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Watchdog Interrupt - Modifying Task Status and Skips

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Watchdog Interrupt - Modifying Task Status and Skips

Postby jc_hsfl » Mon Jun 23, 2014 8:35 pm

I'm looking at coding a 'watchdog' style interrupt which will periodically check for tasks which are 'stuck'. I'd like to be able to selectively decide what to do with a particular task if it is stuck. e.g. at worst case, perform a total reset. If the task was unimportant, I'd like the opportunity to kill it and clean up its resources.

So far I'm able to identify which task is running from the interrupt. Is it possible to make it safe to use OSDestroyTask (or similar) and force a context switch from the interrupt? This assumes the task is stuck where it cannot perform a context switch itself.
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Re: Watchdog Interrupt - Modifying Task Status and Skips

Postby aek » Wed Jun 25, 2014 1:20 am

Salvo does not context-switch at the interrupt level (though it may appear to do that) ... hence
Is it possible to make it safe to use OSDestroyTask (or similar) and force a context switch from the interrupt?
is not possible.

1. A WDT needs to function whether or not a task is "stuck" ... so the mechanism you use for WDT resets needs to be independent of stuck tasks.

2. Non-OS_ API calls can usually be called from anywhere. However, several have built-in "checks" that prevent their use on the current task (due to restrictions on what Salvo can and cannot do). Therefore, architecturally, the best approach is to perhaps have a dedicated task to manage discrete task stops and restarts. However, that won't work if you're stuck in a single task ... which leads to:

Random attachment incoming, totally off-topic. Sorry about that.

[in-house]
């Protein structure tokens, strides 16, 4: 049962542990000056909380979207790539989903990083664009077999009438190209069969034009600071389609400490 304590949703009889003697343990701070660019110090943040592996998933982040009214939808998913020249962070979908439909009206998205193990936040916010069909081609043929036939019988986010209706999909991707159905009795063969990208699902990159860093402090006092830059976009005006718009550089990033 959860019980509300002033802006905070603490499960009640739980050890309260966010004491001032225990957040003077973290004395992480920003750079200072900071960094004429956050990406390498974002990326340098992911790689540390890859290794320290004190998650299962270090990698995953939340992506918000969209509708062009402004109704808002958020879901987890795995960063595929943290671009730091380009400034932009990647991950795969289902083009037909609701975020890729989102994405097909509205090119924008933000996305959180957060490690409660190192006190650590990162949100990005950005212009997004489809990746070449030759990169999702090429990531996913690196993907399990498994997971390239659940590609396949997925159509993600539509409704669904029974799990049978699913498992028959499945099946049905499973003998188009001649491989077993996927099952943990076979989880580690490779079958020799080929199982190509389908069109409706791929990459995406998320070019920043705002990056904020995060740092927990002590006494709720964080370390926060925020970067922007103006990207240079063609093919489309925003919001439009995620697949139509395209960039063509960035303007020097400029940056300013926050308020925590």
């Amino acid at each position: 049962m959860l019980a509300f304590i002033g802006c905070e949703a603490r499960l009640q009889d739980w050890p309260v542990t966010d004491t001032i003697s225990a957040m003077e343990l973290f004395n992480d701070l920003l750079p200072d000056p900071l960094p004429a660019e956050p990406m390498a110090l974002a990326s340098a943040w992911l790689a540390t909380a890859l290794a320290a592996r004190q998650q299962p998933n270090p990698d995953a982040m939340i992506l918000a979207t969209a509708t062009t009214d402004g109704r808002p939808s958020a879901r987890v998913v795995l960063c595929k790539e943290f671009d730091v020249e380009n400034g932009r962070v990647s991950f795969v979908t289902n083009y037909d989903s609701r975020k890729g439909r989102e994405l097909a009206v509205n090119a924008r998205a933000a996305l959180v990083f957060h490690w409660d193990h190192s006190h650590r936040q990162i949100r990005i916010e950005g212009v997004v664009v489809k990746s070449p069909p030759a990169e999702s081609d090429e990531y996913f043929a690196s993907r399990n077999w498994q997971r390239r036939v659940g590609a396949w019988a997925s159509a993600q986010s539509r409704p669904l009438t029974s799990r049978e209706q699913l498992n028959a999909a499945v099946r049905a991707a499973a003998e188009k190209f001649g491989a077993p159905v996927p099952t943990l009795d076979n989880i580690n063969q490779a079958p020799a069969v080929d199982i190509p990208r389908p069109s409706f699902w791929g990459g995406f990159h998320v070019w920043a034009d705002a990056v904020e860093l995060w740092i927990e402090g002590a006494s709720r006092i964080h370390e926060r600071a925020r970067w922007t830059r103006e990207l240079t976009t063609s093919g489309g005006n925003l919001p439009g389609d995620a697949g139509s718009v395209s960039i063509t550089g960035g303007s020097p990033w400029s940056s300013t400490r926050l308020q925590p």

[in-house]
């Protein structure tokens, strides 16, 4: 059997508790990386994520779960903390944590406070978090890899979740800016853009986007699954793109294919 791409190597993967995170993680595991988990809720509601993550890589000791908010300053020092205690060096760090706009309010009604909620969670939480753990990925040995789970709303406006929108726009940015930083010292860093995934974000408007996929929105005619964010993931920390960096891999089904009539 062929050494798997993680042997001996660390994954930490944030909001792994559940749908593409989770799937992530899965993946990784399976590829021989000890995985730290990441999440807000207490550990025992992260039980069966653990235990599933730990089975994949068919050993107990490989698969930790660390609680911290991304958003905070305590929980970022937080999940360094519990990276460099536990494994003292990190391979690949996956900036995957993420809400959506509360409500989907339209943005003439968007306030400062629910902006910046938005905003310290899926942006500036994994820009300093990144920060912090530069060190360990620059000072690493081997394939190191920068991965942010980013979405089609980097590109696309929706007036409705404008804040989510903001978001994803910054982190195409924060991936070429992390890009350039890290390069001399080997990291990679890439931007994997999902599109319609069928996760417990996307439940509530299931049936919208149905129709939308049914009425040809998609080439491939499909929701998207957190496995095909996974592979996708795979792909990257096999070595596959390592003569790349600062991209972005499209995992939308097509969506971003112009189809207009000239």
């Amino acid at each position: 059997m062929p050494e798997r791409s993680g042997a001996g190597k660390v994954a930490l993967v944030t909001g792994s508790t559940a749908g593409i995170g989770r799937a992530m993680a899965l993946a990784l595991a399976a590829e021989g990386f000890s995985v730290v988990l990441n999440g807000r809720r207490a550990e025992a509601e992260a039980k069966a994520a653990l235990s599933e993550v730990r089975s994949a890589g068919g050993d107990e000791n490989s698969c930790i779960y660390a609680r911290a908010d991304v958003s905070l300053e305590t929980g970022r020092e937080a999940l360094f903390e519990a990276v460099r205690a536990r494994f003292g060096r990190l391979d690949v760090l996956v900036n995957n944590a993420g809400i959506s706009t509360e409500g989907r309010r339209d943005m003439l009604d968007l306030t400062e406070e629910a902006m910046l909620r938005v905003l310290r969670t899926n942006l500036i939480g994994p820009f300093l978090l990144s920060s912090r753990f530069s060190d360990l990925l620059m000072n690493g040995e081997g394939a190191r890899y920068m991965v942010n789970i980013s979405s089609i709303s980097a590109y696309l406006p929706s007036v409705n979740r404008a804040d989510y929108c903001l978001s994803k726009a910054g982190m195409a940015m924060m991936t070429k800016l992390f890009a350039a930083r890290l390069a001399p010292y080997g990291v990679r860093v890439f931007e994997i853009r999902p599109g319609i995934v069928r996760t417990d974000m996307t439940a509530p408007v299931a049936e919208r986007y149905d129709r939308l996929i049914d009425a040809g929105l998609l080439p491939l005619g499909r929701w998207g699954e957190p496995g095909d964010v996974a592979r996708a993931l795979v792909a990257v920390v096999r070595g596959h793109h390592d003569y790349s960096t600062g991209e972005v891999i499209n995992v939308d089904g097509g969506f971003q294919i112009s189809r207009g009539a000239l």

The best practices that I am aware of for WDT can be traced to the use of external WDTs, which force a complete (power-on-like) reset in the event of a watchdog timeout. The key here is that external WDTs can _only_ forcibly reset the entire MCU (assumign they are connected to the MCU's -RESET pin). So while what you are trying to do -- with fine-grained control of stuck tasks -- might be desirable in some circumstances, bottom line is that a WDT reset event is a serious issue, and it's advised to fix your code so that it won't happen and if there is a problem, reset the whole thing (and log why it happened), as opposed to fine-grained control of stuck tasks.
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Re: Watchdog Interrupt - Modifying Task Status and Skips

Postby jc_hsfl » Wed Jul 02, 2014 1:21 am

Thanks for the thorough response on that. I took your advice and started using the watchdog interrupt to start logging what tasks and PC things are getting stuck at. Seemed to work wonders when I didn't know which task was stuck.

For others who might want to figure out which task you're getting stuck in, here's what I did:

1. Create a task which would resets a 'last watchdog task activity' counter every second

2. Create an interrupt triggered by any timer at around a 1s interval. The ISR increments and monitors the 'last watchdog task activity' counter every second
- When the interrupt detects that the 'last task activity' has been stuck for more than x number of seconds, it prints a debug message via UART, and saves a couple key variables to 'noload' attribute variables which are preserved across software reset and PIC24 WDT Timeout resets. One of the more difficult variables to get to was the program counter. The method I used was having an assembly routine load a C variable with the program counter.

3. Create an assembly routine to 'attempt to' grab the program counter (PC) of running task, and put it into a XC16 'noload' variable that will be preserved across software/WDT triggered resets

Code: Select all
/* Example File Name: "PIC24_debug_int_get_pc.h" */